We identify the 5 essential UFO films to watch after seeing Nope
Jordan Peele's sci-fi-horror film Nope (now in theaters) delivers on many levels, including that of being a terrific — and terrifying — UFO movie. The movie's characters, played by Keke Palmer, Daniel Kaluuya, and Steven Yeun (among others), attempt to deal with a threat from the skies. And if seeing the film has whetted your appetite for more cinematic close encounters, we recommend you check out the titles below.
Close Encounters of the Third Kind (1977)
Both intimate and epic, Steven Spielberg's masterpiece stars Richard Dreyfuss as an electrician who becomes obsessed with UFOs, while legendary French film director François Truffaut plays a scientist determined to make alien contact. It says much about Spielberg's career that, while Close Encounters may be the Citizen Kane of UFO movies, it isn't even his most successful entry in the subgenre: Definitely also see 1982's E.T. the Extra-Terrestrial and 2005's War of the Worlds.
The Thing (1982)
Speaking of E.T., Spielberg's movie crushed John Carpenter's The Thing at the summer box office, though four decades later, the Kurt Russell-starring terror machine is held in similarly high regard. Carpenter's film raises the question of what happens if you dig up and defrost an alien many years after its craft has crash-landed on Earth, and answers the query with an unforgettable onslaught of frights and special effects. (See also 1951's The Thing from Another World, adapted from the same source material.)
Independence Day (1996)
Director Roland Emmerich and co-writer Dean Devlin skillfully married the disaster film with the UFO genre in this tale of a world waking up to discover massive spaceships hanging over every major city. Do the extraterrestrials come in peace? Let's just say that, prior to this year's Oscars, the most famous smack delivered by Will Smith was upon an alien. See also 2002's Signs and 2009's District 9. (Don't see 2016's Smith-less sequel Independence Day: Resurgence.)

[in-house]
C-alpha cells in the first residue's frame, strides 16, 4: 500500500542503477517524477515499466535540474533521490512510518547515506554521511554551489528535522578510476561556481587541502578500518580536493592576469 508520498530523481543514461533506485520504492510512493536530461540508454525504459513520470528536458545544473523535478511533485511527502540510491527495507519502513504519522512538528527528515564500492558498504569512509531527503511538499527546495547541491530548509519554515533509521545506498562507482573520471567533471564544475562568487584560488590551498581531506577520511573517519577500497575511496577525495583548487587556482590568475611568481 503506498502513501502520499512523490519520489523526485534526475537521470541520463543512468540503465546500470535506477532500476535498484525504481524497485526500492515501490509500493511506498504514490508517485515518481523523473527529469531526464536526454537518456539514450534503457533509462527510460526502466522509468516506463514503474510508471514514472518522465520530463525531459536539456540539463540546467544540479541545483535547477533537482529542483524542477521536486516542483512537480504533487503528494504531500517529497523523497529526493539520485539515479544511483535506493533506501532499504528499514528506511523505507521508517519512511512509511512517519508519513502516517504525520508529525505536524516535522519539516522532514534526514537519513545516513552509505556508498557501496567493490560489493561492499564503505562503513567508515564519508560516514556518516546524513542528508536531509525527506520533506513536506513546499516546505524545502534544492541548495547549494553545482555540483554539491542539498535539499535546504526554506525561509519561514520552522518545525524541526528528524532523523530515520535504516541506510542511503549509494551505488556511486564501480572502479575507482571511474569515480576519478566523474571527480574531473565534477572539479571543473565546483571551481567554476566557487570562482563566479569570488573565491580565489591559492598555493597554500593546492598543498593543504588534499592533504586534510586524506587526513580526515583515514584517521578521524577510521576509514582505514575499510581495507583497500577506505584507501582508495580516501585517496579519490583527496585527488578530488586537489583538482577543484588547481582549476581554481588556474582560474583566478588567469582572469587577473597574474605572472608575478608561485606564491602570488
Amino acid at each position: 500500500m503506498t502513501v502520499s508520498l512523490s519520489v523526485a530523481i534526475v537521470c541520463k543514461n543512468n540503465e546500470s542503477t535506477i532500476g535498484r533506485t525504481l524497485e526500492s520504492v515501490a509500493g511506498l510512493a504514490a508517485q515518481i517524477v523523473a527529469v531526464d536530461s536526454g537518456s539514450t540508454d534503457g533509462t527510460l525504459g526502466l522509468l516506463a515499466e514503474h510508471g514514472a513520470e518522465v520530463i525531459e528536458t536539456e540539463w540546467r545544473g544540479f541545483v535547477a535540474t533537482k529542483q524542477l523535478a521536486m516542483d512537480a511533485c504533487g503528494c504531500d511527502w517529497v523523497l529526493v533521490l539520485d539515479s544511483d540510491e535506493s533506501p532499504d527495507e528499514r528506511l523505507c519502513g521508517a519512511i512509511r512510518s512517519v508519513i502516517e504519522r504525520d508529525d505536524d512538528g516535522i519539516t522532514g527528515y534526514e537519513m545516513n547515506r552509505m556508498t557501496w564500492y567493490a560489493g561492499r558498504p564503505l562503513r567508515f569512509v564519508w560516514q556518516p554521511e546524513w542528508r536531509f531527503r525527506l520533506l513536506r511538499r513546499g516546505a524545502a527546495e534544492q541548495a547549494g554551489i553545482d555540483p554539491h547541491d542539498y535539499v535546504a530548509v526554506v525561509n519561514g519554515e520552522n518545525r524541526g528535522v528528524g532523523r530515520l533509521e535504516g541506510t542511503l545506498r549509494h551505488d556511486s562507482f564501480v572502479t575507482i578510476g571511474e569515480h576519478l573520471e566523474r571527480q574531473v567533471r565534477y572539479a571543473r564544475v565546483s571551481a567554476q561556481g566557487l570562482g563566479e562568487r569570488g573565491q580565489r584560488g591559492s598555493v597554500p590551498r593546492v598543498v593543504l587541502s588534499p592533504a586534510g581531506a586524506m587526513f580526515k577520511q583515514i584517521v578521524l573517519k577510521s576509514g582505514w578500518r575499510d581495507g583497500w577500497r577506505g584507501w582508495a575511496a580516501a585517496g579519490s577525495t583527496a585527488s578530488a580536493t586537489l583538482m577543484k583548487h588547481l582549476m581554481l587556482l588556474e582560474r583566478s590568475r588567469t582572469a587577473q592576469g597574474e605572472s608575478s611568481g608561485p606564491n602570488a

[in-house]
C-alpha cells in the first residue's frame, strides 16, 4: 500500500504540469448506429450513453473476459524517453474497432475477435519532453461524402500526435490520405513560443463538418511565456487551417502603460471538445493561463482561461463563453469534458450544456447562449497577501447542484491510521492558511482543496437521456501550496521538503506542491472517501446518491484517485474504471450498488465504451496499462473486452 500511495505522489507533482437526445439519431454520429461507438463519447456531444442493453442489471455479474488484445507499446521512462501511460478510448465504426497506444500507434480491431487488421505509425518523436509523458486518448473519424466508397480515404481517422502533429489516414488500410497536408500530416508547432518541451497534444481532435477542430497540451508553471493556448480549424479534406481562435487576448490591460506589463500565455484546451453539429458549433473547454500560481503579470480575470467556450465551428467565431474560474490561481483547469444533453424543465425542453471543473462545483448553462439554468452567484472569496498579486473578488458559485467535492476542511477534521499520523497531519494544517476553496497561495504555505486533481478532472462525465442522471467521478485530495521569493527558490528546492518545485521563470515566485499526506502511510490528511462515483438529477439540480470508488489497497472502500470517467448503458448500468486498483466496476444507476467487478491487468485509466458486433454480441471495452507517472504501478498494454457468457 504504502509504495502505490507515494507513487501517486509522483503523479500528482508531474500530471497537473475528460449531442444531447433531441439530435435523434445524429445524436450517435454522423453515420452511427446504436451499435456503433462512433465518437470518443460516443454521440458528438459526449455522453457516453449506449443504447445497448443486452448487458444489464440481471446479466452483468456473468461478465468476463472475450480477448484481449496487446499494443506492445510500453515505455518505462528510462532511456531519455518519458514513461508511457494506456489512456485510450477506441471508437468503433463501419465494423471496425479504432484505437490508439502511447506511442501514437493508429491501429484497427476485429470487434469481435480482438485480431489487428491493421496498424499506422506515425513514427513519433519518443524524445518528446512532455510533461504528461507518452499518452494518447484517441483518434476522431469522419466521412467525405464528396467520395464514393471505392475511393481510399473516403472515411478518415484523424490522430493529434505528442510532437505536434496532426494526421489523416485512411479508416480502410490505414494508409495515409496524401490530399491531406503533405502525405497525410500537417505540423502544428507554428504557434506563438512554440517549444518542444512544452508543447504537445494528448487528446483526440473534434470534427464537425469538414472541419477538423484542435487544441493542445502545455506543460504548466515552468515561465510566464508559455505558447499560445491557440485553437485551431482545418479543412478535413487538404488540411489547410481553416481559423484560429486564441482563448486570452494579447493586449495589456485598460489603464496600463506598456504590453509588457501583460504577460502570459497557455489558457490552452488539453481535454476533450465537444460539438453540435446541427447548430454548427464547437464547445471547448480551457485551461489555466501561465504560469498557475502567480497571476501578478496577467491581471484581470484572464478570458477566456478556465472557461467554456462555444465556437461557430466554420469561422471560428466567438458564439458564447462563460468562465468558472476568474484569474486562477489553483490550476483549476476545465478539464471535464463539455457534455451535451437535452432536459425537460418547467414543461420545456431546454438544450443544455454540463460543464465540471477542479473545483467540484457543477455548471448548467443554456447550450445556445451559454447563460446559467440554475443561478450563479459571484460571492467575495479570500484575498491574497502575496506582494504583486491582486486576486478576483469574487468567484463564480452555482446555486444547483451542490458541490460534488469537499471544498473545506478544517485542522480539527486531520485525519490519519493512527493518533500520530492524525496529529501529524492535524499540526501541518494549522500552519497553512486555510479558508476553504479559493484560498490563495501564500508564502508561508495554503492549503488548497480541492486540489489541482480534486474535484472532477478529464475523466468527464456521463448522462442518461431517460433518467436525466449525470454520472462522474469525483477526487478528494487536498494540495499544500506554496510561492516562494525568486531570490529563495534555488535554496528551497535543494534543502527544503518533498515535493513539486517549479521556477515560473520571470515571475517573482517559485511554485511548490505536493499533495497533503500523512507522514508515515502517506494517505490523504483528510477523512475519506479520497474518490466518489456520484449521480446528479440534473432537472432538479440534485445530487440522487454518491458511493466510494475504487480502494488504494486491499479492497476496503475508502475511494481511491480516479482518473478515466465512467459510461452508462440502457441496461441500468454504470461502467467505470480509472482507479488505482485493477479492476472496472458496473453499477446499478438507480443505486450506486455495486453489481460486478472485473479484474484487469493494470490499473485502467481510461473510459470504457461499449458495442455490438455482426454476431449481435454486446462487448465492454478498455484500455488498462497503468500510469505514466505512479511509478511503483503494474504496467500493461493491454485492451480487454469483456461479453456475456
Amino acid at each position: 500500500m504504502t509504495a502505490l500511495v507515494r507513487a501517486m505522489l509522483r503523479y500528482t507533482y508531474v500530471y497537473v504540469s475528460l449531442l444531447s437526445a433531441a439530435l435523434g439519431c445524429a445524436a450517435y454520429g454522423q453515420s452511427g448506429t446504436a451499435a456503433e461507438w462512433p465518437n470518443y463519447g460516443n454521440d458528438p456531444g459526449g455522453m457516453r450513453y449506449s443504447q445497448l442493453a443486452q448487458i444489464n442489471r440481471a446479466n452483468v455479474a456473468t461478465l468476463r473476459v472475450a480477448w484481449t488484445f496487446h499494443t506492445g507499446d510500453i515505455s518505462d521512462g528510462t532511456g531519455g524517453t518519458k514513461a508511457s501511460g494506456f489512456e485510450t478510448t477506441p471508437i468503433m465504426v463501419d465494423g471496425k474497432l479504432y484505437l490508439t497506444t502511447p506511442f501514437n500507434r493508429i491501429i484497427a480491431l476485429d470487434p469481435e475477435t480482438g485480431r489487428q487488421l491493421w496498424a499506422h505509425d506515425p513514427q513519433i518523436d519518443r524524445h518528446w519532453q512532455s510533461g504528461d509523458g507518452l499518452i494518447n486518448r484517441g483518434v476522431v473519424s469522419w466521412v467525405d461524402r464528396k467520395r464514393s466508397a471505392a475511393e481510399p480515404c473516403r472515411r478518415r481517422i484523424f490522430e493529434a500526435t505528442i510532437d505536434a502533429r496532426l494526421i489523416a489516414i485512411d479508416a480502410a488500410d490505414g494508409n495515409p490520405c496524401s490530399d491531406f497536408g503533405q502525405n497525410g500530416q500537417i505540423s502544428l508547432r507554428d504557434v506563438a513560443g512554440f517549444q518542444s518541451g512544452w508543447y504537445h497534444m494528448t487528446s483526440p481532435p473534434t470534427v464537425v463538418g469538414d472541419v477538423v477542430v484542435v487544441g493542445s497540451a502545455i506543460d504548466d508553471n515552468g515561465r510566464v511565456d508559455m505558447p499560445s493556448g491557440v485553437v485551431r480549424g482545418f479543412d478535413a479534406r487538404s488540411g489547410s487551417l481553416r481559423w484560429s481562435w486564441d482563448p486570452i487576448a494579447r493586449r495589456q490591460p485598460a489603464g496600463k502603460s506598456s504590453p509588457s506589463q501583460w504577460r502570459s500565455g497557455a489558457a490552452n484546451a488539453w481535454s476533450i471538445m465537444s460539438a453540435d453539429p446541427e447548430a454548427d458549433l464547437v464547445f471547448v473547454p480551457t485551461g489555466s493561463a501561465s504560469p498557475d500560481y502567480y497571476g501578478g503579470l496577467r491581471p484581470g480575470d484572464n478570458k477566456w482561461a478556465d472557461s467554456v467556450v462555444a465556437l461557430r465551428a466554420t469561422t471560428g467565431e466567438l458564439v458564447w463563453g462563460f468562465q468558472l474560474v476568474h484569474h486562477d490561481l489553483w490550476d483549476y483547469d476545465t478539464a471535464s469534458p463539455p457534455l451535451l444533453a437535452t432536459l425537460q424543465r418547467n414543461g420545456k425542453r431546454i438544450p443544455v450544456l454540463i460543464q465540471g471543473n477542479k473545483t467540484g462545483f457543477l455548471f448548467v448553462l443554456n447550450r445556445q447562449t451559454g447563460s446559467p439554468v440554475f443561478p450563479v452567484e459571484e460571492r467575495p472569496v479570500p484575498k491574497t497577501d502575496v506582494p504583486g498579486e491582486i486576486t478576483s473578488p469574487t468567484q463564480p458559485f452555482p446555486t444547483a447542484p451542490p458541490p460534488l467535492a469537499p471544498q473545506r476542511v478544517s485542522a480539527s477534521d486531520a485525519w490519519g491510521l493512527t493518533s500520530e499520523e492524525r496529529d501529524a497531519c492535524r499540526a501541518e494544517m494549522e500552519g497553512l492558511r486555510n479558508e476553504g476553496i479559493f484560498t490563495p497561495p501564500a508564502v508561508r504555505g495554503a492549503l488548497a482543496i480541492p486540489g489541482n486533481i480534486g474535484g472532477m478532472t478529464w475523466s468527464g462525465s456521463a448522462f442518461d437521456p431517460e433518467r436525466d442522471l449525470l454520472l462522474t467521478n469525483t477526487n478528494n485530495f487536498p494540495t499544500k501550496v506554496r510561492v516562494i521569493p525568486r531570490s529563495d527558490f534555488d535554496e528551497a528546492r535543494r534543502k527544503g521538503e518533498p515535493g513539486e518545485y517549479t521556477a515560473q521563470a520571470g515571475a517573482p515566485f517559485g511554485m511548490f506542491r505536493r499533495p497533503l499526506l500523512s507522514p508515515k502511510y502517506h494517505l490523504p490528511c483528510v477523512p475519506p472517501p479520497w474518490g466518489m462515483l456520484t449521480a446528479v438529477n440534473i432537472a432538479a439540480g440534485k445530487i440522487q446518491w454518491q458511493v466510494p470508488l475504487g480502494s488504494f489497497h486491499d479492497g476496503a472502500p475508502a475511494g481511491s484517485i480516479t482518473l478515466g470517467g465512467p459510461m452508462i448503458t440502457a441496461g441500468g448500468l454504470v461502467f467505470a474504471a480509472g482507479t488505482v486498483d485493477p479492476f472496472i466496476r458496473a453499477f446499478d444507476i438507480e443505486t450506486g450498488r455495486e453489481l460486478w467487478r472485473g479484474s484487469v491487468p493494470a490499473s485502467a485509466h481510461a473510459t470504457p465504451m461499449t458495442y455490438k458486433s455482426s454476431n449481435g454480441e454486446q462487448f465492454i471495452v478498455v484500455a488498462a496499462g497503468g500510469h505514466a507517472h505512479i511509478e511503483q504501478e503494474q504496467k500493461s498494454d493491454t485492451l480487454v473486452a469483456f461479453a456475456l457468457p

Mars Attacks! (1996)
A younger, tripping-on-acid sibling to Independence Day, Tim Burton's utterly bananas movie features hordes of alien invaders mercilessly murdering people, promising not to do it again, and then doing it again. The starry cast includes Michael J. Fox (almost immediately incinerated), Sarah Jessica Parker, who winds up with her head stitched to the body of a dog, and Jack Nicholson, who, for reasons which are never explained, is seen playing both a casino operator and the President of the United States. Also? Tom Jones!
The Vast of Night (2019)
In this instant cult classic from filmmaker Andrew Patterson, a young 1950s disc jockey (Jake Horowitz) and a geeky switchboard operator (Sierra McCormick) investigate a possible conspiracy designed to hide the existence of UFOs. Made for a tiny fraction of Spielberg's budget on Close Encounters, the result succeeds in delivering a similar mix of frights and cosmic awe. In the same vein: 1989's Communion and 1993's Fire in the Sky.